October 2020 OIG Work Plan Updates


Each month, we are pleased to share the most recent additions to the HHS Office of Inspector General (OIG) Work Plan items. HHS OIG updates its Work Plan monthly with any new changes to the active list. Let’s take a look at the new updates from this month.  

What is the OIG Work Plan?

The HHS OIG Work Plan sets forth various projects that OIG plans to undertake during the fiscal year (FY) and beyond.

Projects listed in the Work Plan span HHS’s operating divisions, including the following: 

  • Centers for Medicare & Medicaid Services (CMS)
  • Public health agencies such as the Centers for Disease Control and Prevention (CDC)
  • National Institutes of Health (NIH)
  • Administration for Children and Families (ACF)
  • Administration for Community Living (ACL)
  • Various state and local governments – evaluating the use of federal funds as well as the administration of HHS

*Some of the projects described in the Work Plan are statutorily required.

The October agenda includes 12 new items from HHS Office of Inspector General (OIG). Let’s walk through this latest release so you can address it within your compliance program, if applicable. 

Ineligible Providers in Medicare Part C and Part D

CMS contracts with Medicare Advantage plans and private prescription drug plans to offer Part C and Part D benefits to qualified recipients. Federal law prohibits 1) Medicare payments for services and prescriptions given by Federally-excluded providers and 2) Medicare payments to ineligible providers whose billing privileges have been deactivated, denied, or revoked. OIG will conduct an audit of 2018-2019 Medicare Part C and D managed care data to identify two items. The first is to discover ineligible providers who rendered services through Part C and D sponsors. The second is to determine whether these sponsors complied with Federal requirements by preventing ineligible providers from rendering services to Medicare beneficiaries.

OIG Oversight of State Medicaid Fraud Control Units

The 50 State Medicaid Fraud Control Units (MFCUs), located in 49 states and the District of Columbia, investigate and prosecute Medicaid provider fraud and patient abuse complaints in Medicaid-funded facilities. OIG not only provides on-site inspections, technical assistance, and training for the MFCUs, offers a Federal grant award that provides 75 percent of its funding. The OIG will continue to perform on-site reviews of a sample of MFCUs.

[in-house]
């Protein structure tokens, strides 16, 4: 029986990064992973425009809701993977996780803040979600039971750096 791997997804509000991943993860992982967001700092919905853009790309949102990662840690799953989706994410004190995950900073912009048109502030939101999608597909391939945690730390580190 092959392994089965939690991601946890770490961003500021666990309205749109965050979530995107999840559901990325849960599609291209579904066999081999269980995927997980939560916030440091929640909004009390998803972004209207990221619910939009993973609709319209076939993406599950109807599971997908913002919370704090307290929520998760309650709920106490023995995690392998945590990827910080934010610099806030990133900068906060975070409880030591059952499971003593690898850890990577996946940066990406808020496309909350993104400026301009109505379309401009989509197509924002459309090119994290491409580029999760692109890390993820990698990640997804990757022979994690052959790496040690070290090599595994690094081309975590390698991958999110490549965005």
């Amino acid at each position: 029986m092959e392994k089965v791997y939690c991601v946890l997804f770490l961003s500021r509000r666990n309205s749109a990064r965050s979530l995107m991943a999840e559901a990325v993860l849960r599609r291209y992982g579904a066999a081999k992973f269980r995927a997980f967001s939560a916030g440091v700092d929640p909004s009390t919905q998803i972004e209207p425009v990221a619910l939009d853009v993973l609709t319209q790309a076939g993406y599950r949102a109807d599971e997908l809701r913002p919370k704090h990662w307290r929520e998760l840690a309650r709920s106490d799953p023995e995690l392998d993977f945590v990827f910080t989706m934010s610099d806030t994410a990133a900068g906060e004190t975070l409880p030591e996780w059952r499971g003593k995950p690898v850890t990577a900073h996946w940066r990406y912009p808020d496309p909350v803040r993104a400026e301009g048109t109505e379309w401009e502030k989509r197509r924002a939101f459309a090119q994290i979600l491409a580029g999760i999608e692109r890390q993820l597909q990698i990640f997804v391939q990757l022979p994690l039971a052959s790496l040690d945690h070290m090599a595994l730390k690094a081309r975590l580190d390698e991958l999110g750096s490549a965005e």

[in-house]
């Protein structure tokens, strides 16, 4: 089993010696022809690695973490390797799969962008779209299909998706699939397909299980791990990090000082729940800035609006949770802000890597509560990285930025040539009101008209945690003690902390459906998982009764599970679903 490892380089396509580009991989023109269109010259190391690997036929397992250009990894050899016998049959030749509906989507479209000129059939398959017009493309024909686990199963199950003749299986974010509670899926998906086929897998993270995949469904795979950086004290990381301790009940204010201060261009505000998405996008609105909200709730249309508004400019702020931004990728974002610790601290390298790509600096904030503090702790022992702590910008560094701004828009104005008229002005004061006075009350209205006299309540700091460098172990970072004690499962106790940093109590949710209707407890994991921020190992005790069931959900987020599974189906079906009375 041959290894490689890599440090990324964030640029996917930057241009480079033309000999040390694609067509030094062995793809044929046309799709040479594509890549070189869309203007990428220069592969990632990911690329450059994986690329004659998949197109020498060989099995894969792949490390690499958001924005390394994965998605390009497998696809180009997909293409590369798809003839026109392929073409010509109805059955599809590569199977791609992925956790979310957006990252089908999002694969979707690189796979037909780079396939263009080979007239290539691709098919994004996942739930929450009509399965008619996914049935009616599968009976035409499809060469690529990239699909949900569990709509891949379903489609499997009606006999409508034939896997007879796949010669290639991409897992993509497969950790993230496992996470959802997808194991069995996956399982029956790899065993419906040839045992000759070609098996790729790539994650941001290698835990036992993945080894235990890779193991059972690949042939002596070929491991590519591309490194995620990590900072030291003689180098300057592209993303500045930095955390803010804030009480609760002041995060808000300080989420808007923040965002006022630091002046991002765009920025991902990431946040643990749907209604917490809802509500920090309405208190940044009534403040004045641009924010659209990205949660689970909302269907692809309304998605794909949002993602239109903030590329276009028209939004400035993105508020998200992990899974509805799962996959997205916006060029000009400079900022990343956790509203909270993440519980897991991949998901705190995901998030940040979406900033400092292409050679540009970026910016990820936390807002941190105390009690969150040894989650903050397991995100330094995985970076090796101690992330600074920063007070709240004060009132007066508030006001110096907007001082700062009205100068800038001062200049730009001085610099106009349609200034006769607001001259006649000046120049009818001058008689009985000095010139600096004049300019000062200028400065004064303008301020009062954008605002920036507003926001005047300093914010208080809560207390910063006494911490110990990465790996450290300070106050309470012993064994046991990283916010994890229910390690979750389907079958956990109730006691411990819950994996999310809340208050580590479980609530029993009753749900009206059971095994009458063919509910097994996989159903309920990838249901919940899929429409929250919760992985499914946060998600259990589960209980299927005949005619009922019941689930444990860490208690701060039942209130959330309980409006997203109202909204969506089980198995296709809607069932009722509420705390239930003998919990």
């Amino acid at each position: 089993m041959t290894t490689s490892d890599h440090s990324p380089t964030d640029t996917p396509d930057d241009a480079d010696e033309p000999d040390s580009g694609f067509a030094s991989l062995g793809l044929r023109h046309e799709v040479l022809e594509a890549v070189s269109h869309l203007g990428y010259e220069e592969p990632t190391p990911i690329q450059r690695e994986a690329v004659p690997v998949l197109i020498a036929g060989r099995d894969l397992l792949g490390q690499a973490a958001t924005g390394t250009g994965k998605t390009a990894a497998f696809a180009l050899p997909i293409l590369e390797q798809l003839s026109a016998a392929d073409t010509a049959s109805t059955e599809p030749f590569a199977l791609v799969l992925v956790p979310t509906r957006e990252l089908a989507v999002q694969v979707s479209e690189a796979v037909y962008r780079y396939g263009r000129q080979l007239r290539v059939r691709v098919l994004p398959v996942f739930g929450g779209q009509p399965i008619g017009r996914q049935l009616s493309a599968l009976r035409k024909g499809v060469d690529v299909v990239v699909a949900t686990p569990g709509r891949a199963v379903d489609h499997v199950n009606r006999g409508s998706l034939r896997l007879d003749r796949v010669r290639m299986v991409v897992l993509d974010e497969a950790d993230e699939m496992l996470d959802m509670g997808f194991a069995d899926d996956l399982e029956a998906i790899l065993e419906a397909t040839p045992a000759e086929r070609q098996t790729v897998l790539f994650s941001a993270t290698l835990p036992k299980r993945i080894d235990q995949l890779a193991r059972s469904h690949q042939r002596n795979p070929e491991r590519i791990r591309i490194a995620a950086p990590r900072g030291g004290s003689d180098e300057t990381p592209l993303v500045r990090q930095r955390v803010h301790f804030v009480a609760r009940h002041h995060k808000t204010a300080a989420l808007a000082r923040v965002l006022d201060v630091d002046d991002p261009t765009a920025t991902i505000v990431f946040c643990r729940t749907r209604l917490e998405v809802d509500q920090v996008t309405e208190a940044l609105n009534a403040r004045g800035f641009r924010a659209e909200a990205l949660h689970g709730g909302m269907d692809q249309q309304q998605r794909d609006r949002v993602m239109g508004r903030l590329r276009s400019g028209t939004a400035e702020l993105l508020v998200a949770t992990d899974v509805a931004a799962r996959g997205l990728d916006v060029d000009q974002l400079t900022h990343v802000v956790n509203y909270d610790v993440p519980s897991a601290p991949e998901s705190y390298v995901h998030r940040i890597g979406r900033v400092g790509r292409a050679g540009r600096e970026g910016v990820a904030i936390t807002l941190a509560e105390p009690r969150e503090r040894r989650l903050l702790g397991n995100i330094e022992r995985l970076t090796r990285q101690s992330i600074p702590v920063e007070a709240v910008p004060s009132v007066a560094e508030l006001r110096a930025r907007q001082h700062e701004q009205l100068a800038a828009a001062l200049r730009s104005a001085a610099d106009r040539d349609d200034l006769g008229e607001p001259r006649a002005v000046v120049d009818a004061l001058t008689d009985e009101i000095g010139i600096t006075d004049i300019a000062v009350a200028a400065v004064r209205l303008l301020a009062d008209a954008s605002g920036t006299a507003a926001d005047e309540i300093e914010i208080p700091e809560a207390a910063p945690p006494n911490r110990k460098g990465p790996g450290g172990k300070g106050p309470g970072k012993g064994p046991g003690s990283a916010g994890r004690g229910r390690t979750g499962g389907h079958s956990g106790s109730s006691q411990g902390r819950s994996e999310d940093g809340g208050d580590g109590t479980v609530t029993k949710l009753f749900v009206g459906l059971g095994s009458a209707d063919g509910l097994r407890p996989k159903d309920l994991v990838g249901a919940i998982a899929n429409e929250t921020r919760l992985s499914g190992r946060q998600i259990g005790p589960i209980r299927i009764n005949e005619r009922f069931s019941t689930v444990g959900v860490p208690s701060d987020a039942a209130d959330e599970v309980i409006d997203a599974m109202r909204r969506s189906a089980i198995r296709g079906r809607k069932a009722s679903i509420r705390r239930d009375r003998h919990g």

Mandatory Review of HHS Agencies’ Accounting of National Drug Control Program Funds

Under 21 U.S.C. § 1704, The Office of National Drug Control Policy circular, Accounting of Drug Control Funding, and Performance Summary require agencies to submit physical documentation of expenditures made during the previous fiscal year. The policy also requires that an agency offer its annual accounting and authentication to verify its declarations further. If an agency’s prior year drug-related commitments were less than $50 million, the agency will not be subjected to these terms. OIG will review how H.H.S. agencies complied with this circular starting with F.Y. 2020, continuing every three years. 

Joint Work With State Agencies

OIG is partnering with State auditors, State comptrollers general, and State inspectors general to strengthen program integrity, efficiently use audit resources, and provide more extensive oversight of the Medicaid program. These partnerships will address improper payments in fee-for-service programs such as home health, hospice, and durable medical equipment, and in managed care. 

OIG will partner with States to (1) address known vulnerabilities in both Medicare and Medicaid to curb such vulnerabilities, and (2) identify new areas that put the Medicaid program at risk.

Audit of Health Resources and Services Administration’s COVID-19 Uninsured Program

The Families First Coronavirus Response Act (FFCRA) and the Paycheck Protection Program and Health Care Enhancement Act (PPP) jointly allocated $2 billion to reimburse providers for COVID-19-related expenditures used on uninsured patients. A portion of the $175 billion disbursed to the Provider Relief Fund by the Coronavirus Aid, Relief, and Economic Security Act (CARES Act) and PPP will be used for treating uninsured individuals with a confirmed COVID-19 diagnosis. Healthcare providers can submit their reimbursement claims for COVID-19 tests and treatment through a single electronic claims processing system called the COVID-19 Uninsured Program Portal. 

OIG will determine whether the COVID-19 diagnostic testing and treatment service reimbursements complied with Federal requirements

Find the full list of Recently Added Items on OIG’s site. Take a look at our recaps of all the archived releases by visiting the ProviderTrust Work Plan page.

Looking for more? Check out the latest resources for healthcare pros just like you.

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